I am in no way a scientist. I struggled to get a CSE in physics at school but I do love to have my mind blown by science and the amazing world we live in and that God created. So last Sunday I really enjoyed talking about quantum theory for the first time ever in my sermon.
However, it did get me thinking, Christians have a funny relationship to science. At a scientific conference at City College of New York, a student in the audience rose to ask the panellists an unexpected question: “Can you be a good scientist and believe in God?”
Reaction from one of the panellists, all Nobel laureates, was quick and sharp. “No!” declared Herbert A. Hauptman, who shared the chemistry prize in 1985 for his work on the structure of crystals.
Belief in the supernatural, especially belief in God, is not only incompatible with good science, Dr. Hauptman declared, “this kind of belief is damaging to the well-being of the human race.”
Some scientists say simply that science and religion are two separate realms, “nonoverlapping magisteria,” as the late evolutionary biologist Stephen Jay Gould put it in his book “Rocks of Ages” (Ballantine, 1999). In Dr. Gould’s view, science speaks with authority in the realm of “what the universe is made of (fact) and why does it work this way (theory)” and religion holds sway over “questions of ultimate meaning and moral value.”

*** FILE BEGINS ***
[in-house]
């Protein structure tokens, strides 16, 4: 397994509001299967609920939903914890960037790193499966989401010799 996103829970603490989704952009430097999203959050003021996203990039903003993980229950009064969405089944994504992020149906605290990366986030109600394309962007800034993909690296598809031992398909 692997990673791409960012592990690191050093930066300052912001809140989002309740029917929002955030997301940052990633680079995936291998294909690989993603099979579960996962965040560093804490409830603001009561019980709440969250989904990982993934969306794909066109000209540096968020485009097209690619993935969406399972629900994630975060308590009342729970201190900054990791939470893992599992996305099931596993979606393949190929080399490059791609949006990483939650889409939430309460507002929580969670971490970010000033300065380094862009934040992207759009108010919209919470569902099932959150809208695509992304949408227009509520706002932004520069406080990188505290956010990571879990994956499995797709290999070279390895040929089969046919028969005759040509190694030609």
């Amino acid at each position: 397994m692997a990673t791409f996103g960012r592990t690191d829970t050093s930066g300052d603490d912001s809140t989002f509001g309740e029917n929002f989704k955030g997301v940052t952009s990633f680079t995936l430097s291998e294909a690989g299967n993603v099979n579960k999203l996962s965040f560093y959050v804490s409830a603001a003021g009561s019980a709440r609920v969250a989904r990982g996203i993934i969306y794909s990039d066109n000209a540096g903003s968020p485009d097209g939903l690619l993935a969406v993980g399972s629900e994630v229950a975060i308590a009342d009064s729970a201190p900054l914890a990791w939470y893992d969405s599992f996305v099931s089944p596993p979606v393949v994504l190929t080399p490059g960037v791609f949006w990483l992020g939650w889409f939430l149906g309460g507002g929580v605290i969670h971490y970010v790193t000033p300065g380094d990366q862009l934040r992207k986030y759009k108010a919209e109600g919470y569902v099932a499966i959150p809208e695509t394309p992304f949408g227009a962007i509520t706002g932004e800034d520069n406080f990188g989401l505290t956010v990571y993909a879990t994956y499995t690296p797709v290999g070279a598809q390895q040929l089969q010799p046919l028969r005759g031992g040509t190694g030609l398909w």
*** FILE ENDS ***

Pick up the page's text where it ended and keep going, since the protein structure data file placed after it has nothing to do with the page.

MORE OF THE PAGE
But does it have to be either faith or religion? Does God need to go up against Science? Often you see a talk advertised at a church, ‘God vs Science” as if it has to be one or the other. But what if science was pointing us towards God all the time and we were missing it. What if God is in all things in all ways.
I came across this excellent article about how the cosmos is pointing towards the Creator and you can read it here.
Or you can watch the conversation the article was based on and enjoyed having your mind blown some more and maybe embrace science rather than seeing it as the enemy.